Nordstrom finds cash register skimmers planted in Florida store

Filed Under: Featured, Security threats

Nordstrom, image courtesy of ShutterstockSix men may have been involved in the installation of cash register skimmers at a Nordstrom store in Florida according to a report from Brian Krebs.

According to a police alert on October 5, the store was first visited by three men whose actions were captured by CCTV cameras. Two of the men, it is said, distracted sales staff whilst the third took photos of the outside of a register before removing the back panel whereupon he took more pictures.

A few hours later another three-man team entered the store and, once again, two of them gained the attention of sales staff. During this time, the third man opened up the back of the register and installed a keylogging device.

The Aventura Police Department said that Nordstrom discovered a total of six devices attached to its registers. They were connected in series between the keyboard and the computer and likely had 4MB or more of on-board storage to record data.

Krebs highlights how cheap skimming devices are, with standard versions being widely available and costing from just $40. Such devices may be hard for untrained staff to spot too - they look like a standard PS/2 keyboard connector, even down to the fact that they are purple in colour, which is seen as a standard for this type of pre-USB keyboard connector.

Krebs quotes a memo from the Aventura Police Department:

The connector was made to match the connections on the back of the register to include color match. Therefore, no one would have detected it unless there was a problem with the register.

Nordstrom spokesperson Kara Darrow said:

We did find some unauthorized devices on some of our cash registers. It's not anything broader at this point.

As soon as we figured out this was happening, we had forensics experts looking at the situation, but it's still very early in our investigation.

Keylogger hardware ps2, image courtesy of WebOctopus.nlAt this time it is unknown if the men ever returned to the store in order to retrieve the keyloggers and Nordstrom are unaware of any arrests being made.

Krebs pointed out that, while the devices look like they are designed to log keystrokes from an attached keyboard, they could also be used to steal credit card information.

This is because many retailers employ cash registers that connect directly to the computer's keyboard or use readers that are themselves PS/2 based.

The Aventura Police Department memo did note this possible next step and motive:

The subjects then return at a later date to recover the devices and create fake credit cards for fraud.

That, of course, supposes they need to return to the store at all - the same search on Google that reports the $40 standard skimmer also shows that it is surprisingly easy to also source another model which comes with 2GB of storage, as well as the ability to connect to a wireless network.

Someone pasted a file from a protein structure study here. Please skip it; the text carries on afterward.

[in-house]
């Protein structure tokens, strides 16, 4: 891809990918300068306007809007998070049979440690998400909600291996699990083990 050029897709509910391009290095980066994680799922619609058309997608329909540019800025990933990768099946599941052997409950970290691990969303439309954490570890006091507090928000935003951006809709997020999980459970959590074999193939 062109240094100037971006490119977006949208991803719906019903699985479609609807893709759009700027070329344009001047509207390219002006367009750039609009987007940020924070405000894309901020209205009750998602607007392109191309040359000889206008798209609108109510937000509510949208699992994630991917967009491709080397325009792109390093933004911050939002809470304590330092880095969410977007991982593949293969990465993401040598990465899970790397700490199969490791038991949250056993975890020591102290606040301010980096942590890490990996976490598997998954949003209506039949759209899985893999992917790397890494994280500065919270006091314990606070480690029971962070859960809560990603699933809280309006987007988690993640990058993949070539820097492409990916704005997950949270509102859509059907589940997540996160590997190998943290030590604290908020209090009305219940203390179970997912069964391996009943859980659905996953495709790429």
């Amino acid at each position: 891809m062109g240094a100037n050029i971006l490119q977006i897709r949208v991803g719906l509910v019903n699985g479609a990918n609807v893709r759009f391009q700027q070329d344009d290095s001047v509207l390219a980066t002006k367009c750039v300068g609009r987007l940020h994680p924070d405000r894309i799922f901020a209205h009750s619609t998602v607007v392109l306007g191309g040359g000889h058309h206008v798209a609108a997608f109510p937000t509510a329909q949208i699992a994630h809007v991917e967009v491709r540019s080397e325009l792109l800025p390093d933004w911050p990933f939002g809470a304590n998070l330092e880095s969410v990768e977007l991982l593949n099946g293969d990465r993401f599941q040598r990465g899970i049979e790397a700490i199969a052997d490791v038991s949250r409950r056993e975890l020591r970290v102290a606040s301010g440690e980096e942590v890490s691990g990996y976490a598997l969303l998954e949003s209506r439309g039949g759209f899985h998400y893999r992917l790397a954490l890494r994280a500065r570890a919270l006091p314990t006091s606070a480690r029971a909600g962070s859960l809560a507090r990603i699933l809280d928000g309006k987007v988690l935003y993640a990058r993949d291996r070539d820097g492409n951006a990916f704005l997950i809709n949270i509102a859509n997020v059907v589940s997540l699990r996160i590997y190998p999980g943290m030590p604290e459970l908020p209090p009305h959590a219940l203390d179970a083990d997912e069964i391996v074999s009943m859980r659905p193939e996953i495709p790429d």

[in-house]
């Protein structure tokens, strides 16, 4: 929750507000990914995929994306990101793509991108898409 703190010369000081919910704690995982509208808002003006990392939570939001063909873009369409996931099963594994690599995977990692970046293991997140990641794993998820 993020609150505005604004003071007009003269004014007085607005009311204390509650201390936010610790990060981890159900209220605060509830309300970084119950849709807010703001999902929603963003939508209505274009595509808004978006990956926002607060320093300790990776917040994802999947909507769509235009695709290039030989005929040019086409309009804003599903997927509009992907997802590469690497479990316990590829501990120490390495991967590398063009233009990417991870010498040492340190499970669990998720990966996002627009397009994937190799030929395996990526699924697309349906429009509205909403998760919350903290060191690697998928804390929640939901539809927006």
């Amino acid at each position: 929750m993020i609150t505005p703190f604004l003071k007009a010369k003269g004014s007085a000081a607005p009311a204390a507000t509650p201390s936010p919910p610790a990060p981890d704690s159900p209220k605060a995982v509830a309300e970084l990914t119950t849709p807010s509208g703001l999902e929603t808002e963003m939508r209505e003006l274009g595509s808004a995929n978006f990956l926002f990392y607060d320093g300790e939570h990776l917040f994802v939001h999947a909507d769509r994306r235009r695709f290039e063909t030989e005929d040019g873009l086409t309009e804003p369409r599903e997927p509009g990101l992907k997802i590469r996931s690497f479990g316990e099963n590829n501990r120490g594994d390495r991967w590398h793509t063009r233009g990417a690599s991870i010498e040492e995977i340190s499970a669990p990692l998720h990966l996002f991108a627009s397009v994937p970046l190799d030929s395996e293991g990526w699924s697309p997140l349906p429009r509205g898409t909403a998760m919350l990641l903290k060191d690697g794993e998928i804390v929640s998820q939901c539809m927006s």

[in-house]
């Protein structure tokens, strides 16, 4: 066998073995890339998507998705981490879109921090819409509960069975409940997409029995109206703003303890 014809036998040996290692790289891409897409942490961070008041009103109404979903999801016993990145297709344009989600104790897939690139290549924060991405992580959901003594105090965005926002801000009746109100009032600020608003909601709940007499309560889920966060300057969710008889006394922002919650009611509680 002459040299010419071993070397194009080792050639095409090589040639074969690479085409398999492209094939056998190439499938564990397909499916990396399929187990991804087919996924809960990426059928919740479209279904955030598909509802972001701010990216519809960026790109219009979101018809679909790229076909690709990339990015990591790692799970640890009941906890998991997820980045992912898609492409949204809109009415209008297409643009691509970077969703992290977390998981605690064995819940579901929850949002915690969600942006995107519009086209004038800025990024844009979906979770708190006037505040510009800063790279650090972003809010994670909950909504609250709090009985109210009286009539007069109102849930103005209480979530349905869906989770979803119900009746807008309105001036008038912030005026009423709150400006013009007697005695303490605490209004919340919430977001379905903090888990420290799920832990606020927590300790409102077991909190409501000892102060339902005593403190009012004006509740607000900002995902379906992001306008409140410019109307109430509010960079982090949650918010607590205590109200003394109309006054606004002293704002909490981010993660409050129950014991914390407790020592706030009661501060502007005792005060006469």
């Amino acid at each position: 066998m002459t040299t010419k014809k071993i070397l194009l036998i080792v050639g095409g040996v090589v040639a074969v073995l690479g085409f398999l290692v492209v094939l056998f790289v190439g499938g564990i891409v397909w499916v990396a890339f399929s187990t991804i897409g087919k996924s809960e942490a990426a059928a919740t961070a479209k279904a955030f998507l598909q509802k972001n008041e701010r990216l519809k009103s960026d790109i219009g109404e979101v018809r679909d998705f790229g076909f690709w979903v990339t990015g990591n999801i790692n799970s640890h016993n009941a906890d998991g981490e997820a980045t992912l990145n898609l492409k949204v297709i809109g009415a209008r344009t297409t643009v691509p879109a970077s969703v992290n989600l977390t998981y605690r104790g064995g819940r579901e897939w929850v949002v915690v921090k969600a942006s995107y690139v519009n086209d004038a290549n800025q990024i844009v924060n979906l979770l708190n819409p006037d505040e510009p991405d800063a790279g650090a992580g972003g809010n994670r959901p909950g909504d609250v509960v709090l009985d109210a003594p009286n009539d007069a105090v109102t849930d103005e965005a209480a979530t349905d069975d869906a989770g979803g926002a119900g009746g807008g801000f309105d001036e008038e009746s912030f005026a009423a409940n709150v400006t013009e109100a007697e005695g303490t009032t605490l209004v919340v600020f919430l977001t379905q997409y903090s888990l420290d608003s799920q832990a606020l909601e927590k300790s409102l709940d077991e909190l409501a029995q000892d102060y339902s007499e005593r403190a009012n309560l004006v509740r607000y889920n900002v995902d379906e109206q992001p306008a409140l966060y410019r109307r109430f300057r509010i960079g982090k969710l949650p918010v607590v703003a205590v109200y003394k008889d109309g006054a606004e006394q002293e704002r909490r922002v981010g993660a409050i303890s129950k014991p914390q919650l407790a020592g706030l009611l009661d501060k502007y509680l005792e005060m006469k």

For just $139, the alleged credit card thieves could have parked nearby and acquired all the data they wanted over the airwaves.

Image of Nordstrom courtesy of Shutterstock and keylogger hardware PS2 courtesy of weboctopus.nl.

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4 Responses to Nordstrom finds cash register skimmers planted in Florida store

  1. Nigel · 185 days ago

    Aaaccckkk!!! Cash register data connections are publicly accessible? If it's true for Nordstrom, one wonders how many other stores have a similar affliction.

    The data hijacking reported here sounds like an epidemic waiting to happen. Every store manager on the planet should read this article...and do something about it.

    • Very good point Nigel.
      Looks like all stores will have to work on this and somehow figure out how to make the POS registers a sealed device requiring special tools to open it up (or at least make it more difficult for the perps, errr, thieves to do much).

      The number of stores with this kind of situation, it must be massive...

  2. Hmm it appears like your site ate my first comment (it was super long) so I guess I'll just sum it up what I had written and say, I'm thoroughly enjoying your blog. I as well am an aspiring blog writer but I'm still new to everything. Do you have any points for newbie blog writers? I'd really appreciate it.

  3. MikeW · 118 days ago

    This flaw in device connectivity isn't even covered by
    PCI compliance. It's all preventable if the credit card device head encrypts the data after the swipe and the data travels encrypted to the processor. The POS system knows the sales total and ONLY needs an authorization code is the sale clears. The POS system should never see the card data.

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About the author

Lee Munson is the founder of Security FAQs, a social media manager with BH Consulting and a blogger with a huge passion for information security.